How to Get the Most Out of a Painting Workshop

4 Sep 2012

I don't get to attend as many oil painting art workshops as I would like, so when the opportunity to participate in one does present itself, I really want to get the most out of my time there. Here are a few of my own "warm-up to workshop" guidelines that I use in preparation for any oil painting lessons that I take so that when I'm in the thick of the it, I'm still focused, purposeful, and gaining ground in my art.

Be the teacher's pet. Okay, this might just be me but I always have questions for my instructors. Whether it is wanting more advice on what oil painting supplies to use, what we are going to cover in terms of oil painting techniques that I'm not familiar with, or what great oil painting gallery the instructor is a fan of that I should look at too--I always have tons of questions. A great way to appease my curiosity is to seek out the instructor before the workshop and ask all the questions I have buzzing in my head, and I encourage you to do the same. They'll appreciate your interest and you'll have a better sense of what to expect!

I would love to take an oil painting workshop with Dan McCaw. He has such a strong compositional sense that he stresses with light and dark forms. Morning Light, oil painting, 24 x 36.
I would love to take an oil painting workshop with Dan McCaw. He has such a
strong compositional sense that he stresses with light and dark forms.
Morning Light, oil painting, 24 x 36.

Put blinders on. I'm a social butterfly, so usually when I get in a group with a bunch of oil painting artists, I want to flit around and chat about their work and see how they actually put oil on canvas. But doing all this distracts from what I'm learning and doing, so in workshops I try to steer clear of the socializing and only chat during breaks. That way I'm not left with a sense that I didn't give myself the time to properly develop my own work.

Seated Figure by Dan McCaw, oil painting, 12 x 9.
Seated Figure
by Dan McCaw, oil painting, 12 x 9.
Demo equals memo. If my instructor does an oil painting demo, you'll always find me as close to him or her as I can be, but off to the side so that I'm not in anyone else's way. I don't take my eyes off the instructor. This isn't because I want to imitate and copy their process down to the last stroke, but the times that I actually get to learn oil painting by watching a painting actually being created right in front of me aren't too frequent. So keep your eyes glued to the instructor, take notes if that is your thing, but definitely immerse yourself in their process and try to figure out how to apply their painting techniques to how you want to work.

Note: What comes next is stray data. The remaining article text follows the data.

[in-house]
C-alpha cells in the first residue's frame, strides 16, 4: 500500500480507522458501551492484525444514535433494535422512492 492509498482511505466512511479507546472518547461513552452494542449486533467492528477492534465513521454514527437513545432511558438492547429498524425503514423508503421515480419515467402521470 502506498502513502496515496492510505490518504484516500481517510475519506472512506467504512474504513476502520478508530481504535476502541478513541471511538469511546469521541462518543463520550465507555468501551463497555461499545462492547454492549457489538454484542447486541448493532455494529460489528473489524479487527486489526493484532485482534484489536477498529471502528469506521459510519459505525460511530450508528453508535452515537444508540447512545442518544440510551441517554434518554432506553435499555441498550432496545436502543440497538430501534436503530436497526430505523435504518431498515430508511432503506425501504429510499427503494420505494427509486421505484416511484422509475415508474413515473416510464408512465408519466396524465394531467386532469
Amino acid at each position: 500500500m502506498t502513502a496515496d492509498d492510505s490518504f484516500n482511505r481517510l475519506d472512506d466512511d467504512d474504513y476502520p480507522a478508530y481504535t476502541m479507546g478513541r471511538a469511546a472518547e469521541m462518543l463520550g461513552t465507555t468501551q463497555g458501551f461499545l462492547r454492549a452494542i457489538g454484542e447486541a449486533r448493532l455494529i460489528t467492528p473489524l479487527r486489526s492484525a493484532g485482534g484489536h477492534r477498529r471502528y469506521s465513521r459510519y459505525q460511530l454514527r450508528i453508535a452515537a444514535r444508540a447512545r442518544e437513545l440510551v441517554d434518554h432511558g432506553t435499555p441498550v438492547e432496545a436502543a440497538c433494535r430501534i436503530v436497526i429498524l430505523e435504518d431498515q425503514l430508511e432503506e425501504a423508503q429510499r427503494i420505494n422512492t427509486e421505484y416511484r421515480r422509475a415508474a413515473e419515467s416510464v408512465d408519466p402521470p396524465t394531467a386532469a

Now we are ready to take on any and all art workshops, and it just so happens that our Workshop CD Collection features more than seven years worth of workshop tutorials, step-by-step oil painting lessons, and technique guidelines from some of the country's best art instructors. That's right, seven years! So learn confidently and smartly with Workshop CD Collection because you have the know-how to make the most of any painting session--and there are plenty here to keep you busy.  Enjoy!


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Comments

miragein ca wrote
on 6 Sep 2012 5:20 AM

If you are looking for an affordable, small workshop in a scenic location, please consider one of Michael Chesley Johnson's workshops.  He is a dedicated plein air instructor and also writes about plein air painting in his blog and for various magazines.  He teaches in Canada and the United States and also offers retreats.  His schedule is found  on his web site, plus he will do customized workshops for groups of 4 or more:  www.michaelchesleyjohnson.com.  He is currently at the Grand Canyon painting for "Plein Air on the Rim" which is raising money for a art venue at the Grand Canyon.

on 8 Sep 2012 6:30 AM

I'm not sure I understand is "Workshop" magazine for the students or the teacher?